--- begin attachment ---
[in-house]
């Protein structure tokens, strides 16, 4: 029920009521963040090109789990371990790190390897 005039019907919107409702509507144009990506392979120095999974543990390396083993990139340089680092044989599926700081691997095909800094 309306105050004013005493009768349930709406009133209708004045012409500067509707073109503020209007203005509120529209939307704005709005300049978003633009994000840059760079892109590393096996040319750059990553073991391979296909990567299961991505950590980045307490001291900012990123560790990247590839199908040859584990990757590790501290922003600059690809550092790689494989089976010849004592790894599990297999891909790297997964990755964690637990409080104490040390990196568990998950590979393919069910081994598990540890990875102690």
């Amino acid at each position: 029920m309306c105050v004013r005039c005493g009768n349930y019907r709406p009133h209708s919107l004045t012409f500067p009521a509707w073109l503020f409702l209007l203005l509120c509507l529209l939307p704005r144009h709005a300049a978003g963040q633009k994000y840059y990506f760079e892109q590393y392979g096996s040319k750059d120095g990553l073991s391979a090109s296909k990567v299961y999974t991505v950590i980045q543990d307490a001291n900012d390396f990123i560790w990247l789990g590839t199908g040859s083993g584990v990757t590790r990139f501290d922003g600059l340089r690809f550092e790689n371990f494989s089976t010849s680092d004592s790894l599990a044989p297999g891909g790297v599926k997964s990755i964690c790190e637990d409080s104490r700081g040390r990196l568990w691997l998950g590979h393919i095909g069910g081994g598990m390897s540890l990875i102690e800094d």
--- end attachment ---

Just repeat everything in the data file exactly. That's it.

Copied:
[in-house]
């Protein structure tokens, strides 16, 4: 029920009521963040090109789990371990790190390897 005039019907919107409702509507144009990506392979120095999974543990390396083993990139340089680092044989599926700081691997095909800094 309306105050004013005493009768349930709406009133209708004045012409500067509707073109503020209007203005509120529209939307704005709005300049978003633009994000840059760079892109590393096996040319750059990553073991391979296909990567299961991505950590980045307490001291900012990123560790990247590839199908040859584990990757590790501290922003600059690809550092790689494989089976010849004592790894599990297999891909790297997964990755964690637990409080104490040390990196568990998950590979393919069910081994598990540890990875102690």
């Amino acid at each position: 029920m309306c105050v004013r005039c005493g009768n349930y019907r709406p009133h209708s919107l004045t012409f500067p009521a509707w073109l503020f409702l209007l203005l509120c509507l529209l939307p704005r144009h709005a300049a978003g963040q633009k994000y840059y990506f760079e892109q590393y392979g096996s040319k750059d120095g990553l073991s391979a090109s296909k990567v299961y999974t991505v950590i980045q543990d307490a001291n900012d390396f990123i560790w990247l789990g590839t199908g040859s083993g584990v990757t590790r990139f501290d922003g600059l340089r690809f550092e790689n371990f494989s089976t010849s680092d004592s790894l599990a044989p297999g891909g790297v599926k997964s990755i964690c790190e637990d409080s104490r700081g040390r990196l568990w691997l998950g590979h393919i095909g069910g081994g598990m390897s540890l990875i102690e800094d």